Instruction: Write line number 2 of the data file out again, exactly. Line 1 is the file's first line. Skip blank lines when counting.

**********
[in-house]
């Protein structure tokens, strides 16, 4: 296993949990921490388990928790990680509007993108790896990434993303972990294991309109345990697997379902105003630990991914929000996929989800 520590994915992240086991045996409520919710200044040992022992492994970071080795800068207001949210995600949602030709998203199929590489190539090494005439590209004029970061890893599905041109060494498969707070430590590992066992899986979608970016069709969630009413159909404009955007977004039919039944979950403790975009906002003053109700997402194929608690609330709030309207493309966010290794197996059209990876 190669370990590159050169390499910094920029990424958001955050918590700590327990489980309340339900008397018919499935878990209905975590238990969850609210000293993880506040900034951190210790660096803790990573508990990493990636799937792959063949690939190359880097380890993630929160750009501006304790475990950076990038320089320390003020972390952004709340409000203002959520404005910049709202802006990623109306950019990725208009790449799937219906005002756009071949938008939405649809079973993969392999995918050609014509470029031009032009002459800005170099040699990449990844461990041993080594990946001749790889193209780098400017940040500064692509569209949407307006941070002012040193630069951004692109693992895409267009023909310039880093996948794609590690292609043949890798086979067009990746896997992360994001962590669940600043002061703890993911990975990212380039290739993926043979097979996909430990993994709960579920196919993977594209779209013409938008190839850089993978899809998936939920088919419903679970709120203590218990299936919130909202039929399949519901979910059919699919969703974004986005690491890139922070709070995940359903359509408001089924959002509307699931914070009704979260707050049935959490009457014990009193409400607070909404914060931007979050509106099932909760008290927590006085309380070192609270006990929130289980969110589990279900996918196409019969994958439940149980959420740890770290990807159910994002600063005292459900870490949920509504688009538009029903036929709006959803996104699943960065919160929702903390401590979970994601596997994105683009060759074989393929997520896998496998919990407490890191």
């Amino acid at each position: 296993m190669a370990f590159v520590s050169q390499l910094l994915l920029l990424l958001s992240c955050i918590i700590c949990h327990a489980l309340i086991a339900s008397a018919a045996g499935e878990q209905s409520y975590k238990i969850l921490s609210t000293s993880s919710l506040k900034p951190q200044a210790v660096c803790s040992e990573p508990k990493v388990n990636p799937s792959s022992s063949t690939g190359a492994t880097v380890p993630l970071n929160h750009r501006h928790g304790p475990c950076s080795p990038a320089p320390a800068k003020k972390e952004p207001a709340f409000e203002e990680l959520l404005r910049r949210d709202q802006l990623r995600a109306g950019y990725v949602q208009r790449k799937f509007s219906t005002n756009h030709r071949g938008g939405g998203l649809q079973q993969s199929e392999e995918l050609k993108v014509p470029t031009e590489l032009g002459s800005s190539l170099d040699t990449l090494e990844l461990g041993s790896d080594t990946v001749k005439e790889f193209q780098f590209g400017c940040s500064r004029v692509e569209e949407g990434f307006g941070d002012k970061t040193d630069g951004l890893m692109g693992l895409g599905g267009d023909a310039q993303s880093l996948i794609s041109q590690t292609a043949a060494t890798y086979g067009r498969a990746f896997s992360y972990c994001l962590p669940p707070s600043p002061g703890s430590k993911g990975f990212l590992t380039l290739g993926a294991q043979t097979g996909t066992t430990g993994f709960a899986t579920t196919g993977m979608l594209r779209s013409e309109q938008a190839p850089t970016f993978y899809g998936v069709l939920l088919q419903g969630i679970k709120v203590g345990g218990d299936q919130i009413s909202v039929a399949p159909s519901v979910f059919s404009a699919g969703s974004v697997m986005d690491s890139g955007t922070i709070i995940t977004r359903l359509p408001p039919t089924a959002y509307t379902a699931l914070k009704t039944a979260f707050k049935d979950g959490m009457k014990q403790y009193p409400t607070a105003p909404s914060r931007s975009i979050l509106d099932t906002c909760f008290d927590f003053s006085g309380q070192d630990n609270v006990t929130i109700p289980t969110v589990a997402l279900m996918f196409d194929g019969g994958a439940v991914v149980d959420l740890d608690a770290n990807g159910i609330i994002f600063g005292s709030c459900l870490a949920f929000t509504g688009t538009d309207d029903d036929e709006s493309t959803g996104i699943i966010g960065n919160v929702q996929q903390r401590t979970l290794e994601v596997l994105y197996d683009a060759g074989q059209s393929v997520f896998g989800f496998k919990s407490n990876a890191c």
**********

């Protein structure tokens, strides 16, 4: 296993949990921490388990928790990680509007993108790896990434993303972990294991309109345990697997379902105003630990991914929000996929989800 520590994915992240086991045996409520919710200044040992022992492994970071080795800068207001949210995600949602030709998203199929590489190539090494005439590209004029970061890893599905041109060494498969707070430590590992066992899986979608970016069709969630009413159909404009955007977004039919039944979950403790975009906002003053109700997402194929608690609330709030309207493309966010290794197996059209990876 190669370990590159050169390499910094920029990424958001955050918590700590327990489980309340339900008397018919499935878990209905975590238990969850609210000293993880506040900034951190210790660096803790990573508990990493990636799937792959063949690939190359880097380890993630929160750009501006304790475990950076990038320089320390003020972390952004709340409000203002959520404005910049709202802006990623109306950019990725208009790449799937219906005002756009071949938008939405649809079973993969392999995918050609014509470029031009032009002459800005170099040699990449990844461990041993080594990946001749790889193209780098400017940040500064692509569209949407307006941070002012040193630069951004692109693992895409267009023909310039880093996948794609590690292609043949890798086979067009990746896997992360994001962590669940600043002061703890993911990975990212380039290739993926043979097979996909430990993994709960579920196919993977594209779209013409938008190839850089993978899809998936939920088919419903679970709120203590218990299936919130909202039929399949519901979910059919699919969703974004986005690491890139922070709070995940359903359509408001089924959002509307699931914070009704979260707050049935959490009457014990009193409400607070909404914060931007979050509106099932909760008290927590006085309380070192609270006990929130289980969110589990279900996918196409019969994958439940149980959420740890770290990807159910994002600063005292459900870490949920509504688009538009029903036929709006959803996104699943960065919160929702903390401590979970994601596997994105683009060759074989393929997520896998496998919990407490890191």